Once were farms in Moorabbin!
With her coat shining and the Essendon colours plaited into her mane and tail, with black and red feathers pluming from her headpiece, she completed her solemn duty with dignity and took her person home to his resting place. Like a famous player coming out of retirement for the big game, she knew what she was doing, put her head down and her shoulders into it and accepted the attention and praise with humility. She did her job well and did everyone proud.
She was collected a week after the funeral to go back to her previous home, as much as we would have loved to have kept her a while longer, having gladly taken over carrot feeding duty.
Seven weeks later, in a strange twist of Facebook fate, a post on a page I do not follow popped up on my newsfeed. I follow plenty of similar pages, but not this one specifically –it is a page that lists horses being sent to the saleyards up on the border.
A note about saleyards. They have their place in the equine marketplace but as a general rule you’re picking up a horse as an unknown quantity and as a result of some misfortune – someone needs quick money, has a horse they can’t afford, a horse they can’t manage, or just one they don’t particularly care about for whatever reason. It’s also the end of the road for plenty of horses with no reserve price.
So this saleyard page posted a picture of a Clydesdale mare. A Clydesdale mare with a distinctive hook in her blaze above her eye. The photo showed enough of her brand to pique my interest further. I read the caption – the description fit. My heart pounding, I noted that even though the page provided the option for bidding via mobile phone, the auction deadline had passed about twenty minutes previously. Still we rang and asked – could she tell us this horse’s name? She couldn’t (there were 120 horses for sale and she was taking lots of calls) but she said that the auction was running late and we were welcome to still bid via text. We hung up, and texted her saying ‘We think that horse is called Sunset Boulevard – and if she is, we have no maximum bid, please offer what you have to on our behalf’. She texted back with a picture of her papers saying ‘I don’t know how you know that – but this is Sunset Boulevard’. The auction was running so late that we didn’t hear back for a nerve-wracking three hours, but she finally confirmed – Sunny was coming home again.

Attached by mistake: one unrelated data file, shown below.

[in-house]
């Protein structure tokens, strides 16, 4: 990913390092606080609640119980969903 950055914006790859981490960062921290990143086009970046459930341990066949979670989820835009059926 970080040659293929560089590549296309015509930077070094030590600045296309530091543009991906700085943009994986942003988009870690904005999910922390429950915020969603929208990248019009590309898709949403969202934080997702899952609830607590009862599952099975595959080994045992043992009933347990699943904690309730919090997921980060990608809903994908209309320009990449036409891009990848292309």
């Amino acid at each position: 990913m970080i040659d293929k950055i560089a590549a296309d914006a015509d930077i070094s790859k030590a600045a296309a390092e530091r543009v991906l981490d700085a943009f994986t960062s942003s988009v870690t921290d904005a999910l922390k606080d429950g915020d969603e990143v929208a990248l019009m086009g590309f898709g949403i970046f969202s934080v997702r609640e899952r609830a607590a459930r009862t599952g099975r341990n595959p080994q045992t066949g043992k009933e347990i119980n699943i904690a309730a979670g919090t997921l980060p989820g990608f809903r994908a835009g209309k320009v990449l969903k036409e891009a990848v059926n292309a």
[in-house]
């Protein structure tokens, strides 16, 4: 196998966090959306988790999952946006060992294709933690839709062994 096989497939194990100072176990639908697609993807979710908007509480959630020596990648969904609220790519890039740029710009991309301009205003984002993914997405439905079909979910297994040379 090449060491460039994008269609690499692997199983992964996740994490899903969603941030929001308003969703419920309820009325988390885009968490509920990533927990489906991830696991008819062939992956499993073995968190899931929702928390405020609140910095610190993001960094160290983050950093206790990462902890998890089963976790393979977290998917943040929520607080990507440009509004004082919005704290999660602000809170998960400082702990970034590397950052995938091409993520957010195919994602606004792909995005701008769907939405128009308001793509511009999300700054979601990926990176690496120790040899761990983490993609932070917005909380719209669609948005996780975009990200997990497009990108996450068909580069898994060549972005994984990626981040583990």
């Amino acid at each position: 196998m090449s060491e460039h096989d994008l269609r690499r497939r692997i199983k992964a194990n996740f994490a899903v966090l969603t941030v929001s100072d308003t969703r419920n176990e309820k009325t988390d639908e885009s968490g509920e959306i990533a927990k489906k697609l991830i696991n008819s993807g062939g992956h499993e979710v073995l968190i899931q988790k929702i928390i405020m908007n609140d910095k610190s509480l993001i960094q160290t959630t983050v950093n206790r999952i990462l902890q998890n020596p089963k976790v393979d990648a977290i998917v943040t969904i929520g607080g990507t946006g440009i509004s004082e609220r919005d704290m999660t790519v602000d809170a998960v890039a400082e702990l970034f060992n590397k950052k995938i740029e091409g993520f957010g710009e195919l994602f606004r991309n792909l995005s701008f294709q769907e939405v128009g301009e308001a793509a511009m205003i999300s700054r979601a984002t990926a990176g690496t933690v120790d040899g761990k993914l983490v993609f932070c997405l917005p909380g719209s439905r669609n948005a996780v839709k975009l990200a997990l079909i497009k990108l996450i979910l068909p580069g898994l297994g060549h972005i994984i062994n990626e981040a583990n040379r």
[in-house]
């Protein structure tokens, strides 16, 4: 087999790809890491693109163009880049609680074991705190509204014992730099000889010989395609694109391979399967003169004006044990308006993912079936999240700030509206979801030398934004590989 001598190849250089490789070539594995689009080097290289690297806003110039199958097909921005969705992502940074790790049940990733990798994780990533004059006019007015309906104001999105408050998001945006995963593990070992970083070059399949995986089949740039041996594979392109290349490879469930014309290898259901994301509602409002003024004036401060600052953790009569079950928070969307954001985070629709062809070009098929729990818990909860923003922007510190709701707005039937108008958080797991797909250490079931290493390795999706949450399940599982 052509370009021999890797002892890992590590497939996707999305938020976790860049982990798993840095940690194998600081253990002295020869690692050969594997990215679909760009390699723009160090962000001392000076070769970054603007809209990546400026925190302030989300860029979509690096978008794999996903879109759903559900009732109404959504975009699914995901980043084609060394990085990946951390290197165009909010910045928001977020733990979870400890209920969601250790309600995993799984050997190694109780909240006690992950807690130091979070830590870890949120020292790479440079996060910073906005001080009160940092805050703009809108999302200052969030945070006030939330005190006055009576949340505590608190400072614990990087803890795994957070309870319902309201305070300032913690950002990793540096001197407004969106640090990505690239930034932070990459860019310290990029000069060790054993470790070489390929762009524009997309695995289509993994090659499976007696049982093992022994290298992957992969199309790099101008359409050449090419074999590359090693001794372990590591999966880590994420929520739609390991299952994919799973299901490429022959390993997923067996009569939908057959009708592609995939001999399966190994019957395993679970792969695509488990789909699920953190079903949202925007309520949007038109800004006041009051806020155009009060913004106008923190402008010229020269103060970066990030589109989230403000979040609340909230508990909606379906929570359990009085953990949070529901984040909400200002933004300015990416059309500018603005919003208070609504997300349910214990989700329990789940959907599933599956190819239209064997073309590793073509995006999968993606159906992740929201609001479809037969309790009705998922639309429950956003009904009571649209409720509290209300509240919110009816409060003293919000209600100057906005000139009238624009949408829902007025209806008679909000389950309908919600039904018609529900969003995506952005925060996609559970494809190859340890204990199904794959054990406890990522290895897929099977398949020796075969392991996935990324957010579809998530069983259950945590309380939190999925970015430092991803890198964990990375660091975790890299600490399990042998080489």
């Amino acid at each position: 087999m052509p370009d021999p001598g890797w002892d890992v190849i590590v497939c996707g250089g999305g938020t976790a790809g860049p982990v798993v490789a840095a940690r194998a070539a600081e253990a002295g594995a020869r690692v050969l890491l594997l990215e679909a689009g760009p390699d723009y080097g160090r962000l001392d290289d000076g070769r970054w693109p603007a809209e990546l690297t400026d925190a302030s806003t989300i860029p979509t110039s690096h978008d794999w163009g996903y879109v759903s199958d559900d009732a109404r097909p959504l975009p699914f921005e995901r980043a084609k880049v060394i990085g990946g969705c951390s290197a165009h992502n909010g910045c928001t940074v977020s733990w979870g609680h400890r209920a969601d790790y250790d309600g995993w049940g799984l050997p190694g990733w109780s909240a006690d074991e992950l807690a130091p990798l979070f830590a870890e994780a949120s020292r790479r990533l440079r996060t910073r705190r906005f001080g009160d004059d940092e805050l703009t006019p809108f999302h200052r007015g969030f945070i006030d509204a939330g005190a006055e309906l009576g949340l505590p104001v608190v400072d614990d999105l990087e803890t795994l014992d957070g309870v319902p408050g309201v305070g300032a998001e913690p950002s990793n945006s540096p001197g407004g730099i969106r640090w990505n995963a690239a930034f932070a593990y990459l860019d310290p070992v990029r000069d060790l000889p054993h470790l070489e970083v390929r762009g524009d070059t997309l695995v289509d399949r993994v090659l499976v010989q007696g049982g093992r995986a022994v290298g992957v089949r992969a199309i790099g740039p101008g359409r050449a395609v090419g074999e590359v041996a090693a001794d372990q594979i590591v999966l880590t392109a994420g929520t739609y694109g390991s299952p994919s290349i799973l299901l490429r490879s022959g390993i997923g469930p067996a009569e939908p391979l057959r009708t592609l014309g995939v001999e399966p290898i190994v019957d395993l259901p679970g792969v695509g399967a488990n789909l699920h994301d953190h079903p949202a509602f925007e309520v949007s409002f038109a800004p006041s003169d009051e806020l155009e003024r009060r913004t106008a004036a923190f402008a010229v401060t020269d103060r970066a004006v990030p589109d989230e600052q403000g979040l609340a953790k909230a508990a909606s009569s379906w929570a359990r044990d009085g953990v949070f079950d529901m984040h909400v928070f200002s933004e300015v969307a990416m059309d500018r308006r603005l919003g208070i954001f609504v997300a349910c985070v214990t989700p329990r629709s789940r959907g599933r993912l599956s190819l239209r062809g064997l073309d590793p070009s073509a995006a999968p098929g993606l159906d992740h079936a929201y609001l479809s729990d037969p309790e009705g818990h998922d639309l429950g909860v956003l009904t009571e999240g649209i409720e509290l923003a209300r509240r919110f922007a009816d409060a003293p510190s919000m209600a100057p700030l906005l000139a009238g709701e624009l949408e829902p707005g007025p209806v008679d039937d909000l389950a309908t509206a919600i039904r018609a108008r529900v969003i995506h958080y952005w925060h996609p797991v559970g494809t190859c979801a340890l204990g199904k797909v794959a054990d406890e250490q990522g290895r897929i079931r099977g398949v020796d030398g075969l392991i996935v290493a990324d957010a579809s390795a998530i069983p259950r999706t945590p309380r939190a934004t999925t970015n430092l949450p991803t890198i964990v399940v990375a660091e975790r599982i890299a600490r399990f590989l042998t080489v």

Luck doesn’t begin to cover the events that brought her back to us – 120 horses for sale, and the only photo posted on their page was of Sunny, with a good enough picture to capture her unique markings and expression. We had been paid a bonus that month that hadn’t yet landed our accounts, but when it did it covered her purchase price almost exactly. To quote Nick Cave (with the appropriate gravity and timbre), even if you ‘don’t believe in an interventionist God’, it’s hard to credit chance with such a perfect storm of events. We’re grateful.
Again, friends helped immeasurably (say what you will about the horse community but it is full of generosity) – we had offers of transport, we were loaned a float more suitable than our own for a large horse on a long trip, cash was borrowed, and champagne was shared.
Collecting her was quite an emotional experience. We found her (after dashing back and forth along the gangways trying to find her pen) alone amidst rows and rows of steel yards in a gigantic livestock facility. She walked straight up to Dave and put her face in her halter, as if to say ‘Guys, this wasn’t even funny. What took you so long?!’ It was a sight to see her power walk out of there and straight onto the float, and even the prospect of a three hour trip didn’t seem to daunt her.
Renewing acquaintances with the neighbours
Arriving back in her paddock, she looked around with her wise eyes, took a long drink from her trough, and settled immediately back into her paddock ornament life – yet always ready for ceremonial duties should they be required.
We’re still not sure how he did it, but it seems that the senior Borrowed Farmer knew how to manipulate Facebook algorithms to bring his girl back home – perhaps to say thanks for her doing the same for him.